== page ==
I think that once the physical reminders are gone we will not have trouble remembering the rights and wrongs of our country. Its something that no one can forget especially because lots of first nations peoples still live in Canada and their presence is a positive reminder of a very negative event. The same goes to many other racially abusive things Canada has done. Its not easy to stop thinking about this once you are on the topic and I don’t think that anyone in the government – or anyone else – will forget any time soon.

  8. Ginger

    I think that it is very important that First Nations people know that others are trying to apologize and help with the trauma. Having church officials and people from the Canadian government at the demolition of St. Michael’s residential school will show that they do care about and respect the First Nations culture. It is also important for the officials to be at the demolition because some of their relatives or older workmates may have spent time teaching and instructing at a residential school. It may also act as a reminder to them, as well as to the survivors, to put the past behind them and not let it happen again. Knowing what we have done wrong is a great reminder to not do it again.

  9. reader

    2) I think that the church and government should not go and see the residential school get torn down, because the church was responsible for the residential school (s) and the government didn’t do anything to stop them they just let them do whatever they wanted.

  10. balloongirl123

    2 I think the government should not go to the residential school because the government might of torn it down so that’s why I did not want the government to go to residential school.

  11. petrinied4000

    No. 2
    I think the government and the churches can only come to see the school get torn down if they are truly sorry and if they respect the cultures of the first nations. I don’t think it is their fault that their ancestors messed up.
    They just have to make sure they respect the first nations in every way possible.

    • gigatool2_is_a_girl

      ▪2] I think that the government shouldn’t go and see the school get torn down, anyway the church was responsible for the school.

  12. Doctor pineapple

    #2 I think it’s sort of a good thing that this is school getting demolished, especially after the truth and reconciliation events that recently happened. It served almost as a reminder that this process isn’t just about looking back throughout the past and saying “I can’t believe that those people did such horrible things to those children” but actually helping the people and communities it affected in an active way. That’s one of the things that made the truth and reconciliation so important and why there should be more things like it. Even though the school is coming down I think it’s extremely important that people remember and try to help heal the damages of all the terrible things that we’re done to the Aboriginal people because there’s reminders everywhere. Not entirely bad ones but things like Aboriginal communal events, or like what Josette mentioned about tribal gatherings, learning the language and re-building her tribe. More people should attend those events or try to help people that you see or know that are having trouble. It was Canadians who brought them down so we have to help them get back up…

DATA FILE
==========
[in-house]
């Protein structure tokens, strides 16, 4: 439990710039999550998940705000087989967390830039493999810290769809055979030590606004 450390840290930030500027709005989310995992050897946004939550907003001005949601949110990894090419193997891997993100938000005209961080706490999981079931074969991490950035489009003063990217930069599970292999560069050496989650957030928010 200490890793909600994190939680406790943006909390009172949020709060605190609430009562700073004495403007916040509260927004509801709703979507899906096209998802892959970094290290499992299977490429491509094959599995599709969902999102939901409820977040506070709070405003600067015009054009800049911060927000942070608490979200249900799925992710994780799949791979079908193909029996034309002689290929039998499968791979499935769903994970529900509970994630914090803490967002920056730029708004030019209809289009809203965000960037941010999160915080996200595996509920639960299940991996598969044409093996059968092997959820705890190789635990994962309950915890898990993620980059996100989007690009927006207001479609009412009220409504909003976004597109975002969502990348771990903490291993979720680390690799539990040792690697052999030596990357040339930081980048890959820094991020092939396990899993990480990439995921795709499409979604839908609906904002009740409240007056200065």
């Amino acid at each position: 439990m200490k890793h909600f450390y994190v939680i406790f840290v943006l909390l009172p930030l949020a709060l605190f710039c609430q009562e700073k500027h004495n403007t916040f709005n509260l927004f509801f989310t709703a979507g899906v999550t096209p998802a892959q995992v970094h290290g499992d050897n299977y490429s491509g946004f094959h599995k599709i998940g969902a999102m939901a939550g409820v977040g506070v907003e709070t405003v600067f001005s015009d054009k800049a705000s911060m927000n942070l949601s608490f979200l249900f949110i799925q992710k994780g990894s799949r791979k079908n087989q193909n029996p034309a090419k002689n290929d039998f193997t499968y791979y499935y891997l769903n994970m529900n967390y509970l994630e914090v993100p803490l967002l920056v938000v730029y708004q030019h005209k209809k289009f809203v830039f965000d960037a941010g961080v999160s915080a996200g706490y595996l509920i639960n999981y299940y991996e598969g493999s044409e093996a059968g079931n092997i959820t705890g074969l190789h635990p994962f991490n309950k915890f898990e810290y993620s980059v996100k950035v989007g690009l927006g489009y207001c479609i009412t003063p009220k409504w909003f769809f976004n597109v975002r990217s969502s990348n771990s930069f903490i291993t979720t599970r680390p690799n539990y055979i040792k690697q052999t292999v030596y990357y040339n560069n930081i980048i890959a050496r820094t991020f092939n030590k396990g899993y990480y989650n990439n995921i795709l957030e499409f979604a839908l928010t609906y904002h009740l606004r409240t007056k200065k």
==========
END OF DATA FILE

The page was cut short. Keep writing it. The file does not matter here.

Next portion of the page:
#2 I think that government and the church should take place in the ceremony because they stared this and that what they did was horible and even if they apologized what they did was wrong and they hurt so many inasent children.

  14. NerdDurtle

    #2 I think the church and the government should be there because they started all the residential schools and they should let the memories of what happened behind because what has happen could not be changed.I think the reason the government decided to create residential schools was to help people find jobs.I remember a guest speaker that came to our school that was a survivor of residential schools talked about the doctors would pull out a lot of teeth just to earn money and didn’t care about the kids.

  15. purple giraffe 47

    I think that when a reminder that’s physical is gone that people won’t forget because if it’s a really big part of our history that there would be lot’s of books and films about it. I think ways of helping people remember parts of our history is to have museums on them. I know there’s is already the Museum of Anthropology and I think that’s a really good way to make sure people don’t forget our history 😉 😉 ❤ ❤

  16. Cheeseman ABC123

    #2 I think that the church and government should be there because the government didn’t do anything about the residential schools and the church started the residential schools .

  17. Aldwyn 2000

    #2. I think that it will benifit the first nations to see them there because they need to know that the church’s and Goverment are trying to show that they are sorry for what they did and although they can never change what happened they can still try to earn the first nations trust so that they may walk among them as people in socioty.
    As for the anger from some of the first nations they know that what happened is in the past hopefully they will reconize that soon.